- A much healthier, more realistic perception of the "final frontier" - Trek came of age in the 1960s, when the possibilities seemed endless, and that there was a dire need for optimism amongst international strife. Firefly/Serenity came of age during a much similar time - only there was a greater cynicism due to events like Watergate, Iran Contra, and many others. Firefly/Serenity reassures us that although we will make it through tough times, it doesn't pretend to be utopian - more frequently, it's practical.
- The Hero of Canton, the Man They Call Jayne - When you're in a firefight, who do you want at your back: a pointy eared guy spouting obscure statistics...or a practical, soldier-of-fortune who is in it for his own reasons. (Plus, this takes the idea of a science fiction western literally - many of the crew on board the ship consists of archetypes from traditional Westerns). None of the main characters are simple - when the most spiritual man on the ship (in one episode) openly declares that "kneecapping" cannot be found in the Bible...that is a far cry from the spit-polished perfection of Trek.
- It's Not A Black and White World - Trek, at its worst, tends to divide its good guys and bad guys - usually, human = good, alien = bad. (Deep Space 9, which approached a more morally complex Federation, is the franchise entry often reviled in Trek's revisionist history). Firefly/Serenity takes place in the "Alliance", caused (presumably) by a unified American/Chinese state - although there are hints of malevolence (especially in the Serenity movie), nothing is totally what it seems. Much like Blake's 7, our crew traffics in a morally ambiguous universe - unlike B7, they clearly are criminals, often looking out for the little guy. (Hey, isn't that more of a noir quality ? If it works, so be it)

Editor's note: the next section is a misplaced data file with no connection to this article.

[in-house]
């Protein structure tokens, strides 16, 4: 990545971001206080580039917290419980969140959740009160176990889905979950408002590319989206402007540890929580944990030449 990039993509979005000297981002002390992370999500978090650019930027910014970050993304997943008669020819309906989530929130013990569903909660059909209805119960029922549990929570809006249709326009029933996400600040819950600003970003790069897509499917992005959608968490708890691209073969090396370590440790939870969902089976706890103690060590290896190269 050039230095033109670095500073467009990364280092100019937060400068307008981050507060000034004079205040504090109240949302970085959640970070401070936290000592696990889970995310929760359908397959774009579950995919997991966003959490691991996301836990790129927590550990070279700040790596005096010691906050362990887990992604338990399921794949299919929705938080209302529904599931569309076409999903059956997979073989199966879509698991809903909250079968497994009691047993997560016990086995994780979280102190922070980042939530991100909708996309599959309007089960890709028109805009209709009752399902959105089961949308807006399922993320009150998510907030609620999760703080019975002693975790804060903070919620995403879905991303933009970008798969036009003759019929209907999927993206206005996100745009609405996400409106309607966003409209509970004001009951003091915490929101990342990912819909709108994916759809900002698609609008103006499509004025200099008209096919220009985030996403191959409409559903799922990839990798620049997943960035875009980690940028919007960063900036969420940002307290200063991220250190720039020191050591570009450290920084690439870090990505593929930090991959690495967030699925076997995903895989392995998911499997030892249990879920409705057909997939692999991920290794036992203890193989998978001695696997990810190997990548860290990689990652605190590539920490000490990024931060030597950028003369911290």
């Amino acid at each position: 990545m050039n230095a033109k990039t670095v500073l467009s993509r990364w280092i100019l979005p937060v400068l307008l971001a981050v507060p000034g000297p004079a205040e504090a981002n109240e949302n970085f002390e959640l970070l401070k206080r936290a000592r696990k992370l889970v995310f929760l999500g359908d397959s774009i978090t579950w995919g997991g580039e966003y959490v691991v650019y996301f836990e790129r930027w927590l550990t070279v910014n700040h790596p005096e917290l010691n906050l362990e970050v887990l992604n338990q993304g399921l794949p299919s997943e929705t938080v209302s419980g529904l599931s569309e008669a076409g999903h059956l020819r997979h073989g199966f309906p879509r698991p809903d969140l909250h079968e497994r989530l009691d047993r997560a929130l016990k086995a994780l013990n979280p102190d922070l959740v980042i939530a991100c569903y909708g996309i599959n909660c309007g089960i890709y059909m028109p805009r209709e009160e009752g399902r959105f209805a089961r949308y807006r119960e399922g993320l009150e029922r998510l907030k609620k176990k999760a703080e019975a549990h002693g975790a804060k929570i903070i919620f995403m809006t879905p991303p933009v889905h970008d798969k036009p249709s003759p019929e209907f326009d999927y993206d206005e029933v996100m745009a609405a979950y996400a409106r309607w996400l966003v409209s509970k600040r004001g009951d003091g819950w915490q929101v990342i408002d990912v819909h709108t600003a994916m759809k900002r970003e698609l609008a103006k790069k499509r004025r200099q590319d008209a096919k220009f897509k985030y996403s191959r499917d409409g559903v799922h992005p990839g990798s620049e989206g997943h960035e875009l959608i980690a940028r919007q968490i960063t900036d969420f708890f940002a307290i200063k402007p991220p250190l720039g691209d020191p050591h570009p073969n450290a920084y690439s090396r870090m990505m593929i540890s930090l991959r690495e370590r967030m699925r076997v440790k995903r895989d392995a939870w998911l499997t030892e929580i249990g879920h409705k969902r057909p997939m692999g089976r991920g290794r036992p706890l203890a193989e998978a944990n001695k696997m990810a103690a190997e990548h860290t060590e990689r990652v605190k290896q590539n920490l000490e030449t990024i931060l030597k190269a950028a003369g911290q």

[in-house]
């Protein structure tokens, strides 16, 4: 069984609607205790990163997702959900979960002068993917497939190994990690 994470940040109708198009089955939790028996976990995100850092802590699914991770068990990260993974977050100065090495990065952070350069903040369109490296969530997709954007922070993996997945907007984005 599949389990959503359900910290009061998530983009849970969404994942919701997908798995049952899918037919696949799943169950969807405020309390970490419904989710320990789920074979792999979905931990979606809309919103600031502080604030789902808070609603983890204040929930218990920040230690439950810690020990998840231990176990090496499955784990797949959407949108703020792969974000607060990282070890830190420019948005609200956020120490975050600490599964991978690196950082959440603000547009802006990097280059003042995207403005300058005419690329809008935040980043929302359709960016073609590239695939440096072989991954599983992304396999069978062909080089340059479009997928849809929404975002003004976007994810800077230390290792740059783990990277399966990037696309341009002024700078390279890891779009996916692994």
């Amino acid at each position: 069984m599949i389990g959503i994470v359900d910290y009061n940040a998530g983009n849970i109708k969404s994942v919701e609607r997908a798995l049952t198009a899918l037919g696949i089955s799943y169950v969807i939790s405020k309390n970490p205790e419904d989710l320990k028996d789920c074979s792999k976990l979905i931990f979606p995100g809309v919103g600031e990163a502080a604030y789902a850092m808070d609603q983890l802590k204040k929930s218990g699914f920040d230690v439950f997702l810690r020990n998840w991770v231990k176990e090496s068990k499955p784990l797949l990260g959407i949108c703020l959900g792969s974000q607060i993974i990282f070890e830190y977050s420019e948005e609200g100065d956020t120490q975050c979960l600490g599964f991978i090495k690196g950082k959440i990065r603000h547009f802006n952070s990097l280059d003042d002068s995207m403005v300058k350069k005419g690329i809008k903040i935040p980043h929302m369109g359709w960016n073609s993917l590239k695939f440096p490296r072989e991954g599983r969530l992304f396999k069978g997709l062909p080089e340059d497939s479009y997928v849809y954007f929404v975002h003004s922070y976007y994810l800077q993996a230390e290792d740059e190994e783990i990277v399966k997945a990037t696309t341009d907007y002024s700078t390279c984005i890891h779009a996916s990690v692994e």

- Captain Mal Reynolds Can Kick Kirk's Butt - there, I said it out loud. Mal Reynolds probably shares more with Raymond Chandler's heroes than Louis L'Amour - he's a man who understands that the world is rough - but is not too rough himself. While Kirk would wait until his shirt was torn to fight back, Reynolds would more than likely draw and shoot. No "Greedo shot first" business - Reynolds combines a world-weariness with a sharply-drawn moral line. (Plus, I don't see Nathan Fillion whining and moaning when Serenity is rebooted in 2047).
- There's a lot less to love, but it's more lovable - The original Star Trek series has 79 episodes - add TNG, DS9, Voyager, and Enterprise, and you are well on your way to burnout. Too many hours, clunky episodes...but although Firefly/Serenity isn't perfect, the fact that there are only 13 episodes (plus the movie) makes it that much more valuable. Plus, it is of a more recent vintage, and it resonates more fully with audiences.
Although not as much as you'll love Doctor Who.